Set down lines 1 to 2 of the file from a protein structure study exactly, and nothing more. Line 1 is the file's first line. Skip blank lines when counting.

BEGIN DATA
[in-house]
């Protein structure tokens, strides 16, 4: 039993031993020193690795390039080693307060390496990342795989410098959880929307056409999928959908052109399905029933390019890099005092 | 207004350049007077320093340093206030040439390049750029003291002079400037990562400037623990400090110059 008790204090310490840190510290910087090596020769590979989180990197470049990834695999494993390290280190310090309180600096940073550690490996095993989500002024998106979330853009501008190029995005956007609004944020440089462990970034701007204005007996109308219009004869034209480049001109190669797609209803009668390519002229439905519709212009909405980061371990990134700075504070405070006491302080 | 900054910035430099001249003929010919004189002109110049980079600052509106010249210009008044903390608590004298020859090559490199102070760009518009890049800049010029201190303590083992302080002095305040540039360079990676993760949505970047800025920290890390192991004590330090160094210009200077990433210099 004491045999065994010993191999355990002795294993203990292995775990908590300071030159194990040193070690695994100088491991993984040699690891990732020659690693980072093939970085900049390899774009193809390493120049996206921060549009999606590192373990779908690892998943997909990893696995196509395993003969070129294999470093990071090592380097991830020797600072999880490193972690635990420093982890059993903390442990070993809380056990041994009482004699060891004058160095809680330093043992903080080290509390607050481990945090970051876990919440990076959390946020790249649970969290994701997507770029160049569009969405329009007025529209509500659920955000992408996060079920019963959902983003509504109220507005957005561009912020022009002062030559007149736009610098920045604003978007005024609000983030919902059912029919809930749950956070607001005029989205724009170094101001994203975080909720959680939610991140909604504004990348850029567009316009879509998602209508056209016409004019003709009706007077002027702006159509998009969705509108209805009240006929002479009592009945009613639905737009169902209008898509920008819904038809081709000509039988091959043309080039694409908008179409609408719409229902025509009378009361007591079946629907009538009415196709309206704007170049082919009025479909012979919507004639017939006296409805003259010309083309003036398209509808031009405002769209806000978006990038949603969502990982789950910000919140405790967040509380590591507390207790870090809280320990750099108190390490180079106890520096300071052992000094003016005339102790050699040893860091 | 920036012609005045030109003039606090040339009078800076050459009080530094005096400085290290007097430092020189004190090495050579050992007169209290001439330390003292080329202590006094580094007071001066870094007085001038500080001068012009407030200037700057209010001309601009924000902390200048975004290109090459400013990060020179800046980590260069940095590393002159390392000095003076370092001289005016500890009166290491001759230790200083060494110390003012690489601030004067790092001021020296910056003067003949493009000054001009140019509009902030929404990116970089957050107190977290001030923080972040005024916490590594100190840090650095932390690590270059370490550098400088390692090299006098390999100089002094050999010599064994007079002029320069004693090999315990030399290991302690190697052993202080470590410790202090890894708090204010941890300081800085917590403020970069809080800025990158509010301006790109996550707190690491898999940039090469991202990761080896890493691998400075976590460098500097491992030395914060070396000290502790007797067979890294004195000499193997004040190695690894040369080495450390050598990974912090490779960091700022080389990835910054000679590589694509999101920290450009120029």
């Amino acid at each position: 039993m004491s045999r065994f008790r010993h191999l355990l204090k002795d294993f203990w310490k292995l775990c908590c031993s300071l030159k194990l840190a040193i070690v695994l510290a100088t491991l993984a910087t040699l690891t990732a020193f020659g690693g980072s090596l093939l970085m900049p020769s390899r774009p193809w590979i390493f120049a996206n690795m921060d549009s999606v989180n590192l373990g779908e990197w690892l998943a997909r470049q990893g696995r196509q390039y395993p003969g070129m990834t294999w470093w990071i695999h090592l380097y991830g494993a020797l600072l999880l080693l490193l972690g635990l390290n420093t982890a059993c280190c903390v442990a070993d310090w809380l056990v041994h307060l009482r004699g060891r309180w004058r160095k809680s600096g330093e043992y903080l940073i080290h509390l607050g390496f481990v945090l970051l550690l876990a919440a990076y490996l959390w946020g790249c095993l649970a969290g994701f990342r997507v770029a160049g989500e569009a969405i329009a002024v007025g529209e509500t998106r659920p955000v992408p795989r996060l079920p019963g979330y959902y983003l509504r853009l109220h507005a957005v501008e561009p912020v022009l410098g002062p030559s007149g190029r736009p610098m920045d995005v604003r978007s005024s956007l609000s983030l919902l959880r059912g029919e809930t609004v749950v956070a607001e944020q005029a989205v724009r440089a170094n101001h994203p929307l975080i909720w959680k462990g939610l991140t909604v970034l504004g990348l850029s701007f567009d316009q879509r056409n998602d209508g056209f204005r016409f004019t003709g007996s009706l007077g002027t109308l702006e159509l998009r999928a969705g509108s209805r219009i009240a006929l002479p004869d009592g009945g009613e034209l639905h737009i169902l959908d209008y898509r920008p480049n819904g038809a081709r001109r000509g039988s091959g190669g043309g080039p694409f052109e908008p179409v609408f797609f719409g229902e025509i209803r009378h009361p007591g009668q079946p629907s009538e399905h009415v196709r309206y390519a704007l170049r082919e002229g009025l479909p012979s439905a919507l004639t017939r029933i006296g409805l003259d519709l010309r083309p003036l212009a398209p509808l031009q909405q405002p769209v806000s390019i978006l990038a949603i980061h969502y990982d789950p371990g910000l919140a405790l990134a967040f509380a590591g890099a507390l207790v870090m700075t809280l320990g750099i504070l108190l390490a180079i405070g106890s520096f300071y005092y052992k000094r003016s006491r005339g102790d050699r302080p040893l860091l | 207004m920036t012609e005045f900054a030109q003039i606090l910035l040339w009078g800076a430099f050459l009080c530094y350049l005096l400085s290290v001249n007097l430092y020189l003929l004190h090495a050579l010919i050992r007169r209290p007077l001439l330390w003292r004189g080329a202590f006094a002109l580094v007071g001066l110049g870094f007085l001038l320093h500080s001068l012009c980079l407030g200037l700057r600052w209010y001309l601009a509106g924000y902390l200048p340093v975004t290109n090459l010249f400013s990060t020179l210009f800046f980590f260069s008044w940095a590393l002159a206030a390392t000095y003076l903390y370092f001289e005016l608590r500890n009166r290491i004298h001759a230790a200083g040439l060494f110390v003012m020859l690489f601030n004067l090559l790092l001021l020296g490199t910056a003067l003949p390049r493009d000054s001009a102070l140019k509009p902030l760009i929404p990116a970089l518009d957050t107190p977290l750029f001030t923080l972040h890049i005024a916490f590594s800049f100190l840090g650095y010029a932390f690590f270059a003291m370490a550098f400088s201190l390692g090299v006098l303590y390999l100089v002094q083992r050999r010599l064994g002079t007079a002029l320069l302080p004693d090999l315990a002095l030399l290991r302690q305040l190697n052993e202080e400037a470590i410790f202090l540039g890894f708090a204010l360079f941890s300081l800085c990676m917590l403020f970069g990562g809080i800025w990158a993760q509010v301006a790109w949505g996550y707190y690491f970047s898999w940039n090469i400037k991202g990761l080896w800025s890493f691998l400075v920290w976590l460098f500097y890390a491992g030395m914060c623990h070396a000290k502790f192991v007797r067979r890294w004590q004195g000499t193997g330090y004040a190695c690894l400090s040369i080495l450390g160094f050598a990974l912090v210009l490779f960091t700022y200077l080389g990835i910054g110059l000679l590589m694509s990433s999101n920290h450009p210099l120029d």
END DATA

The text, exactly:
[in-house]
């Protein structure tokens, strides 16, 4: 039993031993020193690795390039080693307060390496990342795989410098959880929307056409999928959908052109399905029933390019890099005092 | 207004350049007077320093340093206030040439390049750029003291002079400037990562400037623990400090110059 008790204090310490840190510290910087090596020769590979989180990197470049990834695999494993390290280190310090309180600096940073550690490996095993989500002024998106979330853009501008190029995005956007609004944020440089462990970034701007204005007996109308219009004869034209480049001109190669797609209803009668390519002229439905519709212009909405980061371990990134700075504070405070006491302080 | 900054910035430099001249003929010919004189002109110049980079600052509106010249210009008044903390608590004298020859090559490199102070760009518009890049800049010029201190303590083992302080002095305040540039360079990676993760949505970047800025920290890390192991004590330090160094210009200077990433210099 004491045999065994010993191999355990002795294993203990292995775990908590300071030159194990040193070690695994100088491991993984040699690891990732020659690693980072093939970085900049390899774009193809390493120049996206921060549009999606590192373990779908690892998943997909990893696995196509395993003969070129294999470093990071090592380097991830020797600072999880490193972690635990420093982890059993903390442990070993809380056990041994009482004699060891004058160095809680330093043992903080080290509390607050481990945090970051876990919440990076959390946020790249649970969290994701997507770029160049569009969405329009007025529209509500659920955000992408996060079920019963959902983003509504109220507005957005561009912020022009002062030559007149736009610098920045604003978007005024609000983030919902059912029919809930749950956070607001005029989205724009170094101001994203975080909720959680939610991140909604504004990348850029567009316009879509998602209508056209016409004019003709009706007077002027702006159509998009969705509108209805009240006929002479009592009945009613639905737009169902209008898509920008819904038809081709000509039988091959043309080039694409908008179409609408719409229902025509009378009361007591079946629907009538009415196709309206704007170049082919009025479909012979919507004639017939006296409805003259010309083309003036398209509808031009405002769209806000978006990038949603969502990982789950910000919140405790967040509380590591507390207790870090809280320990750099108190390490180079106890520096300071052992000094003016005339102790050699040893860091 | 920036012609005045030109003039606090040339009078800076050459009080530094005096400085290290007097430092020189004190090495050579050992007169209290001439330390003292080329202590006094580094007071001066870094007085001038500080001068012009407030200037700057209010001309601009924000902390200048975004290109090459400013990060020179800046980590260069940095590393002159390392000095003076370092001289005016500890009166290491001759230790200083060494110390003012690489601030004067790092001021020296910056003067003949493009000054001009140019509009902030929404990116970089957050107190977290001030923080972040005024916490590594100190840090650095932390690590270059370490550098400088390692090299006098390999100089002094050999010599064994007079002029320069004693090999315990030399290991302690190697052993202080470590410790202090890894708090204010941890300081800085917590403020970069809080800025990158509010301006790109996550707190690491898999940039090469991202990761080896890493691998400075976590460098500097491992030395914060070396000290502790007797067979890294004195000499193997004040190695690894040369080495450390050598990974912090490779960091700022080389990835910054000679590589694509999101920290450009120029």